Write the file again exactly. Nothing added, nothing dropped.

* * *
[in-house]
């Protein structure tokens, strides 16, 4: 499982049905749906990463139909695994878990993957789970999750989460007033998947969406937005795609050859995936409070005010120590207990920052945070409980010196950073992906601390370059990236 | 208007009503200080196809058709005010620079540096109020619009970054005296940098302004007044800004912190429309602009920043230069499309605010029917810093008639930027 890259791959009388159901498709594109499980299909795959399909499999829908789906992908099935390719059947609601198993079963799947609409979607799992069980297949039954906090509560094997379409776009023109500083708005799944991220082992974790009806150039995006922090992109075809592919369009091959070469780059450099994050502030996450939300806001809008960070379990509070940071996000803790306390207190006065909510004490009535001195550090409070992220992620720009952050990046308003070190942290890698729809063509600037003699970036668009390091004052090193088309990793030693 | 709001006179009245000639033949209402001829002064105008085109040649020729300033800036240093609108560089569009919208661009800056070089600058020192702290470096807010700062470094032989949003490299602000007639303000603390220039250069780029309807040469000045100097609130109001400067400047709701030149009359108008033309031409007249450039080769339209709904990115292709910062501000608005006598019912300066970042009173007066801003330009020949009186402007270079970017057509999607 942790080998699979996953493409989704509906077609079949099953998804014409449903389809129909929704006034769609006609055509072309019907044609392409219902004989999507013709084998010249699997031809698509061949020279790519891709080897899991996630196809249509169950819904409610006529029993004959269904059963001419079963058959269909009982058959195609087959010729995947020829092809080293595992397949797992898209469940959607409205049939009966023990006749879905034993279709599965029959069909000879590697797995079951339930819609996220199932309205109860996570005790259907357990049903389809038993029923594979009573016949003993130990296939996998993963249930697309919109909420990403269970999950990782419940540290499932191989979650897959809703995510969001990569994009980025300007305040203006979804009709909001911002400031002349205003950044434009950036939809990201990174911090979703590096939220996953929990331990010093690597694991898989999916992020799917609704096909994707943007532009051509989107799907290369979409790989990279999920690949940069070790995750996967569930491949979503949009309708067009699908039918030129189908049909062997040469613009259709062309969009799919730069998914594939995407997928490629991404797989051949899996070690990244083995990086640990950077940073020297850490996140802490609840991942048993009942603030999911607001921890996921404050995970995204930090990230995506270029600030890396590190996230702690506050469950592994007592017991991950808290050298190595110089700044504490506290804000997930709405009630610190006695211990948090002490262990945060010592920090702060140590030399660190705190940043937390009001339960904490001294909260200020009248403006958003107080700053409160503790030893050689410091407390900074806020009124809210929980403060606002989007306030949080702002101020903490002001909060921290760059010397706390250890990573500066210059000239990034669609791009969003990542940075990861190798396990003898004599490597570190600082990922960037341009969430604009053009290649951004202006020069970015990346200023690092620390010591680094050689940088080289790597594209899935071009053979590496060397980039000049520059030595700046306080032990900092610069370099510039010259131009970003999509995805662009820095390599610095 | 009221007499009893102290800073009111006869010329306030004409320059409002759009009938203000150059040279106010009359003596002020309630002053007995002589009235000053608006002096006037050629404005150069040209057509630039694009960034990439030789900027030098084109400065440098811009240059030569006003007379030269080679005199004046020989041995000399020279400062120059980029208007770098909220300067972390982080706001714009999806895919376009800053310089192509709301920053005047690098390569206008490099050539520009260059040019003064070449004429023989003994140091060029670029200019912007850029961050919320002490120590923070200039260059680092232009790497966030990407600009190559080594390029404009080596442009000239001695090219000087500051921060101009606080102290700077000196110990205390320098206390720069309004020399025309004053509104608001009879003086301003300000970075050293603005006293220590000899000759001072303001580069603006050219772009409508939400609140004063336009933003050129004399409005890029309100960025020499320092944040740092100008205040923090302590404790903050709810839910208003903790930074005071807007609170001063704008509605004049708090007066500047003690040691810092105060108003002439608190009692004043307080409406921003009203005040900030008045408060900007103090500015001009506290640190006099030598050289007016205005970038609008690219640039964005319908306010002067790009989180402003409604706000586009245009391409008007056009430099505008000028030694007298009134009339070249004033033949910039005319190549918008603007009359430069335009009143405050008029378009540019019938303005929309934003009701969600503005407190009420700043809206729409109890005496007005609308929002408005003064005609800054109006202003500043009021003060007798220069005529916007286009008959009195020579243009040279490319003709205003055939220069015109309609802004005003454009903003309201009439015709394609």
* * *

[in-house]
């Protein structure tokens, strides 16, 4: 499982049905749906990463139909695994878990993957789970999750989460007033998947969406937005795609050859995936409070005010120590207990920052945070409980010196950073992906601390370059990236 | 208007009503200080196809058709005010620079540096109020619009970054005296940098302004007044800004912190429309602009920043230069499309605010029917810093008639930027 890259791959009388159901498709594109499980299909795959399909499999829908789906992908099935390719059947609601198993079963799947609409979607799992069980297949039954906090509560094997379409776009023109500083708005799944991220082992974790009806150039995006922090992109075809592919369009091959070469780059450099994050502030996450939300806001809008960070379990509070940071996000803790306390207190006065909510004490009535001195550090409070992220992620720009952050990046308003070190942290890698729809063509600037003699970036668009390091004052090193088309990793030693 | 709001006179009245000639033949209402001829002064105008085109040649020729300033800036240093609108560089569009919208661009800056070089600058020192702290470096807010700062470094032989949003490299602000007639303000603390220039250069780029309807040469000045100097609130109001400067400047709701030149009359108008033309031409007249450039080769339209709904990115292709910062501000608005006598019912300066970042009173007066801003330009020949009186402007270079970017057509999607 942790080998699979996953493409989704509906077609079949099953998804014409449903389809129909929704006034769609006609055509072309019907044609392409219902004989999507013709084998010249699997031809698509061949020279790519891709080897899991996630196809249509169950819904409610006529029993004959269904059963001419079963058959269909009982058959195609087959010729995947020829092809080293595992397949797992898209469940959607409205049939009966023990006749879905034993279709599965029959069909000879590697797995079951339930819609996220199932309205109860996570005790259907357990049903389809038993029923594979009573016949003993130990296939996998993963249930697309919109909420990403269970999950990782419940540290499932191989979650897959809703995510969001990569994009980025300007305040203006979804009709909001911002400031002349205003950044434009950036939809990201990174911090979703590096939220996953929990331990010093690597694991898989999916992020799917609704096909994707943007532009051509989107799907290369979409790989990279999920690949940069070790995750996967569930491949979503949009309708067009699908039918030129189908049909062997040469613009259709062309969009799919730069998914594939995407997928490629991404797989051949899996070690990244083995990086640990950077940073020297850490996140802490609840991942048993009942603030999911607001921890996921404050995970995204930090990230995506270029600030890396590190996230702690506050469950592994007592017991991950808290050298190595110089700044504490506290804000997930709405009630610190006695211990948090002490262990945060010592920090702060140590030399660190705190940043937390009001339960904490001294909260200020009248403006958003107080700053409160503790030893050689410091407390900074806020009124809210929980403060606002989007306030949080702002101020903490002001909060921290760059010397706390250890990573500066210059000239990034669609791009969003990542940075990861190798396990003898004599490597570190600082990922960037341009969430604009053009290649951004202006020069970015990346200023690092620390010591680094050689940088080289790597594209899935071009053979590496060397980039000049520059030595700046306080032990900092610069370099510039010259131009970003999509995805662009820095390599610095 | 009221007499009893102290800073009111006869010329306030004409320059409002759009009938203000150059040279106010009359003596002020309630002053007995002589009235000053608006002096006037050629404005150069040209057509630039694009960034990439030789900027030098084109400065440098811009240059030569006003007379030269080679005199004046020989041995000399020279400062120059980029208007770098909220300067972390982080706001714009999806895919376009800053310089192509709301920053005047690098390569206008490099050539520009260059040019003064070449004429023989003994140091060029670029200019912007850029961050919320002490120590923070200039260059680092232009790497966030990407600009190559080594390029404009080596442009000239001695090219000087500051921060101009606080102290700077000196110990205390320098206390720069309004020399025309004053509104608001009879003086301003300000970075050293603005006293220590000899000759001072303001580069603006050219772009409508939400609140004063336009933003050129004399409005890029309100960025020499320092944040740092100008205040923090302590404790903050709810839910208003903790930074005071807007609170001063704008509605004049708090007066500047003690040691810092105060108003002439608190009692004043307080409406921003009203005040900030008045408060900007103090500015001009506290640190006099030598050289007016205005970038609008690219640039964005319908306010002067790009989180402003409604706000586009245009391409008007056009430099505008000028030694007298009134009339070249004033033949910039005319190549918008603007009359430069335009009143405050008029378009540019019938303005929309934003009701969600503005407190009420700043809206729409109890005496007005609308929002408005003064005609800054109006202003500043009021003060007798220069005529916007286009008959009195020579243009040279490319003709205003055939220069015109309609802004005003454009903003309201009439015709394609």